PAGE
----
Wynyard Station, Robert Dickerson
  • Artist
    Robert Dickerson
  • Born
  • Title
    Wynyard Station
  • Date of Production
  • Medium
    oil on hardboard
  • Dimensions
    122.5 x 184 cm
  • Credit Details
    Purchased, 1960. © Robert Dickerson

Robert Dickerson

Wynyard Station

The Antipodean group, which Dickerson joined at its inception in 1959, proclaimed that members were concerned "above all with people and their relations to one another and nature". A self taught artist, Dickerson began to make his mark during the 1950s with his haunting depictions of people in a state of psychological or physical isolation. In Against the Tide, Dickerson refers to a letter to Bernard Smith in which he said of his work: "My aim in painting is to paint life as I see it or feel it, people and their reaction towards living today."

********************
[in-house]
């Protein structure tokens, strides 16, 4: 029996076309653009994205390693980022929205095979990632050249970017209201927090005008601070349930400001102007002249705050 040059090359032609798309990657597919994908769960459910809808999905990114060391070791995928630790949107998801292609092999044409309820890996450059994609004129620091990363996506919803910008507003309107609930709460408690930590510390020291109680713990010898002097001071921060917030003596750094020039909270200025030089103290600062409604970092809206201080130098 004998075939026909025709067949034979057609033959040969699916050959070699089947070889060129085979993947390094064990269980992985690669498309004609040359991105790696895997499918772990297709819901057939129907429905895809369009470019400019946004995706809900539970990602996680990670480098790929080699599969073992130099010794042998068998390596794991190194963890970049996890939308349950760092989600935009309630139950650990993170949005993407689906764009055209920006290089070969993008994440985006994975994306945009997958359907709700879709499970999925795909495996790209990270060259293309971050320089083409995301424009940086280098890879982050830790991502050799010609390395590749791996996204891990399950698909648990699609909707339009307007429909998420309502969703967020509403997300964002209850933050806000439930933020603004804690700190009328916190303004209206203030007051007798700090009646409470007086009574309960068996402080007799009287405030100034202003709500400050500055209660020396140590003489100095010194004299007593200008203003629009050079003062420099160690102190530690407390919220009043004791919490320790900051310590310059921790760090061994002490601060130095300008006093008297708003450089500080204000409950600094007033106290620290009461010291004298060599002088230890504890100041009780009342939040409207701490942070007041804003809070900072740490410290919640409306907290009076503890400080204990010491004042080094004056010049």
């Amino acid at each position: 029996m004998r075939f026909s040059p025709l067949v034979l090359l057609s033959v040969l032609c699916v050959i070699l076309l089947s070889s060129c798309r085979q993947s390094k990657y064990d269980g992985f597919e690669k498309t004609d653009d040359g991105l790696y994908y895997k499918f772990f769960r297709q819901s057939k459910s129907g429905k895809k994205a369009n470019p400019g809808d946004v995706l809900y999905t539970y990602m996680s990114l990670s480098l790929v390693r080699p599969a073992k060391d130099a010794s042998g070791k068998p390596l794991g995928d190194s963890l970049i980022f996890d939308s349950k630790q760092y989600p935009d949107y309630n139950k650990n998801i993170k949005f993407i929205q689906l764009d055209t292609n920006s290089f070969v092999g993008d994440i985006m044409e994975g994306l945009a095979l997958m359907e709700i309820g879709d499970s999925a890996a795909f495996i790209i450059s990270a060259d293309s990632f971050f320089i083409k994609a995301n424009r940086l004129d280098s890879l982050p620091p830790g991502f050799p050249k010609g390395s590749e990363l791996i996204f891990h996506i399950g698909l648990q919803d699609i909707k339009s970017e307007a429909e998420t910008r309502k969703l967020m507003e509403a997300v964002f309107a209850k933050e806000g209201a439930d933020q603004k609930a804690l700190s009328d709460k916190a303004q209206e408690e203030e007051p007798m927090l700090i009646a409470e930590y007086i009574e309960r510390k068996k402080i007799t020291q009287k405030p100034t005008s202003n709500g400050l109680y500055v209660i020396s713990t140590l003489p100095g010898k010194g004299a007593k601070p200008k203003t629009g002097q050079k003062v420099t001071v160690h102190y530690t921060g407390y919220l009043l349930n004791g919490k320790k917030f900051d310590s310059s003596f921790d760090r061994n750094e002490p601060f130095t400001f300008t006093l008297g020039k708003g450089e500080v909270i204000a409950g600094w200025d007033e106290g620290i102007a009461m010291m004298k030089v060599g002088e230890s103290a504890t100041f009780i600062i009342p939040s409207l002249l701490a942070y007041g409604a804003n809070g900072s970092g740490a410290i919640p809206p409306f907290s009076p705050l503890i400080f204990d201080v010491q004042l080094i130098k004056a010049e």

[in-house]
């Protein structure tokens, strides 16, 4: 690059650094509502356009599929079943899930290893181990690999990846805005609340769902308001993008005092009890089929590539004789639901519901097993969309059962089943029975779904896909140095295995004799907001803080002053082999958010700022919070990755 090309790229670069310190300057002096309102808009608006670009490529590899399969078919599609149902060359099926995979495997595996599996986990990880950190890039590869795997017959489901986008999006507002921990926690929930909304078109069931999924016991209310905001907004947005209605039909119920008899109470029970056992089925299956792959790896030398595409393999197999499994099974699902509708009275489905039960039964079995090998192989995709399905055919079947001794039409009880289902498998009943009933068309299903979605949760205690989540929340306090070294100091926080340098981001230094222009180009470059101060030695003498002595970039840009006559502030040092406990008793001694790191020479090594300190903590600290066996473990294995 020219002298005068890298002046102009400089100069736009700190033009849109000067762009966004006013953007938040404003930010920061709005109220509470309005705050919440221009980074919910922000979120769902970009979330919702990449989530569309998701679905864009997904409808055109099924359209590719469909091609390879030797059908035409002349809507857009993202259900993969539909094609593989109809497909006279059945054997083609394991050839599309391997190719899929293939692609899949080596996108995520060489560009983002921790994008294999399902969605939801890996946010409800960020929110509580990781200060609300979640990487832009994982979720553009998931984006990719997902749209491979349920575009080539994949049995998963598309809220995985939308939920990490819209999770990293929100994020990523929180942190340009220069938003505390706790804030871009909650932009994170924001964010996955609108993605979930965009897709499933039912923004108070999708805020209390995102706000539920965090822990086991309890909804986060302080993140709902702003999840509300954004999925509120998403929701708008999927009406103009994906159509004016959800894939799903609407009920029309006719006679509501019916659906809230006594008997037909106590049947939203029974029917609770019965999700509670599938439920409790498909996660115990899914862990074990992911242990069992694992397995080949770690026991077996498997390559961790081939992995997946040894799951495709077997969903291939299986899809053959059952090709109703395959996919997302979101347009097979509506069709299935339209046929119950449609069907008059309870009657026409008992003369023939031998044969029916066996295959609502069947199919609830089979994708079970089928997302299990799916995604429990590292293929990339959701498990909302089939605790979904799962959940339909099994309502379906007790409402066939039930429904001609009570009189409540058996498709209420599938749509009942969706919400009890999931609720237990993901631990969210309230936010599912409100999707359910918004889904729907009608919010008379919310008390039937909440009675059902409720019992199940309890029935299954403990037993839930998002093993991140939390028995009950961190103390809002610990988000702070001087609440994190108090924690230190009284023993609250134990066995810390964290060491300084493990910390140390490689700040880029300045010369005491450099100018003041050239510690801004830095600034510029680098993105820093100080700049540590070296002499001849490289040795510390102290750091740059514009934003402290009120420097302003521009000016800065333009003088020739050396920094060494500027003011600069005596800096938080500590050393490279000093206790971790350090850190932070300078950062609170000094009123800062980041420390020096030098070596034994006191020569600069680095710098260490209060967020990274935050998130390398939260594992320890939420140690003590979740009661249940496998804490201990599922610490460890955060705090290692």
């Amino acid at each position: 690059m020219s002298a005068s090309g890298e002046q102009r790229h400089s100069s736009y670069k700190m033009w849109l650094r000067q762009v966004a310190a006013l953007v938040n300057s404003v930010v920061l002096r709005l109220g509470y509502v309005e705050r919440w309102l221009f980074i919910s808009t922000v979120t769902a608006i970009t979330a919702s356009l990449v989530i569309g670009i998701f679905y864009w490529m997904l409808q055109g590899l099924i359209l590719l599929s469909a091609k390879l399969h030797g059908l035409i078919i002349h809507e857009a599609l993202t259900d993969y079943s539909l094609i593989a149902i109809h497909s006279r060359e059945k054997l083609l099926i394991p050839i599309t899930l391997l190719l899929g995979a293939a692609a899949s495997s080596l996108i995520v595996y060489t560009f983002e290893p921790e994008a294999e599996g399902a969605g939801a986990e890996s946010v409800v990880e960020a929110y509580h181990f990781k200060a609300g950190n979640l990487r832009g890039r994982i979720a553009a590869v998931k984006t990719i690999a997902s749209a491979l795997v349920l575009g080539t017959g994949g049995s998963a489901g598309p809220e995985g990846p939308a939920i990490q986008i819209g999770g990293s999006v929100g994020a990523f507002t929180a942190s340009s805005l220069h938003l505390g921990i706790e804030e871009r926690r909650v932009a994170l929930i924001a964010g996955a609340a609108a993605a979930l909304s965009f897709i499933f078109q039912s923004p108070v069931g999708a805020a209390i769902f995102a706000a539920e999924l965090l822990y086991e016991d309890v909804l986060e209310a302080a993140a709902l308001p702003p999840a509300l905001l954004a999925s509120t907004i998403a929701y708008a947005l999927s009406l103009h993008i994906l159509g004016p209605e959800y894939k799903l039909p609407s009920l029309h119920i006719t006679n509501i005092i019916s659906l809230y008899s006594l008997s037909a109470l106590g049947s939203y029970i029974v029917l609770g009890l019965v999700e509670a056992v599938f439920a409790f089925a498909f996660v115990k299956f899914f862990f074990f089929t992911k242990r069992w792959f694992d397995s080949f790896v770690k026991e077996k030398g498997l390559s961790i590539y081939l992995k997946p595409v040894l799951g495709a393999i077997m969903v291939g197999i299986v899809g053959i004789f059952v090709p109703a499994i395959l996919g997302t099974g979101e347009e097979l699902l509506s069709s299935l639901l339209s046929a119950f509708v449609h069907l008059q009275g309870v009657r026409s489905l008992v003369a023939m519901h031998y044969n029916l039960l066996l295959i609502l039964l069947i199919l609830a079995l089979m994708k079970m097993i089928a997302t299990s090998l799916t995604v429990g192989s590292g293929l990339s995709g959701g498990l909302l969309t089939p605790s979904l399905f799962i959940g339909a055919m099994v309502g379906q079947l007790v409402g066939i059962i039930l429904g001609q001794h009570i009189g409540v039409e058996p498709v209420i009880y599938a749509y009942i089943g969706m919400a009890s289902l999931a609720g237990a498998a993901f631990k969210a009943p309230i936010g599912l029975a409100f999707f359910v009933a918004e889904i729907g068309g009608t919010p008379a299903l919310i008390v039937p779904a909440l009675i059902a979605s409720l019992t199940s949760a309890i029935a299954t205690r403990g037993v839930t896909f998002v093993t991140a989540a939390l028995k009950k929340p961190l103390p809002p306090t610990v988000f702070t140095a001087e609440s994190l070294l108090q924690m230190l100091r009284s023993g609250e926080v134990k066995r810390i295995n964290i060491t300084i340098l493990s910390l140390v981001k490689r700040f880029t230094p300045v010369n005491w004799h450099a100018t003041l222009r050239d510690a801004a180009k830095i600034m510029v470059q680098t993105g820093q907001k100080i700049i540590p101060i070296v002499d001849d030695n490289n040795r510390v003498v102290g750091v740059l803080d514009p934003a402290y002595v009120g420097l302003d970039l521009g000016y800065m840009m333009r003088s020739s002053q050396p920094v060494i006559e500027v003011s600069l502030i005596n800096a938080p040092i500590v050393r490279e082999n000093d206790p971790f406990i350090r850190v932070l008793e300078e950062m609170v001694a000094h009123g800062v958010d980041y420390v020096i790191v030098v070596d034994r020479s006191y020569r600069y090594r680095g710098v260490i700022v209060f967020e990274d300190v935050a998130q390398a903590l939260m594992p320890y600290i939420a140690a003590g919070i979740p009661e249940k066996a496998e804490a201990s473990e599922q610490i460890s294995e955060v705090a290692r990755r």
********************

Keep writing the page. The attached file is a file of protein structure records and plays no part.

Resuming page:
Wynyard Station features four figures seated on a bench while a lone figure on the left strides away into the distance. The female figure on the right is busy with her sewing, this is a recurring theme in Dickerson's work, probably inspired by Dickerson's first wife Innis who was an accomplished seamstress. The composition is very simple and the rendering of the figures almost two dimensional. The use of sombre colours, the angularity of the facial features with their haunted or staring eyes, all help to emphasize the solitary existence and emotional isolation of the people depicted.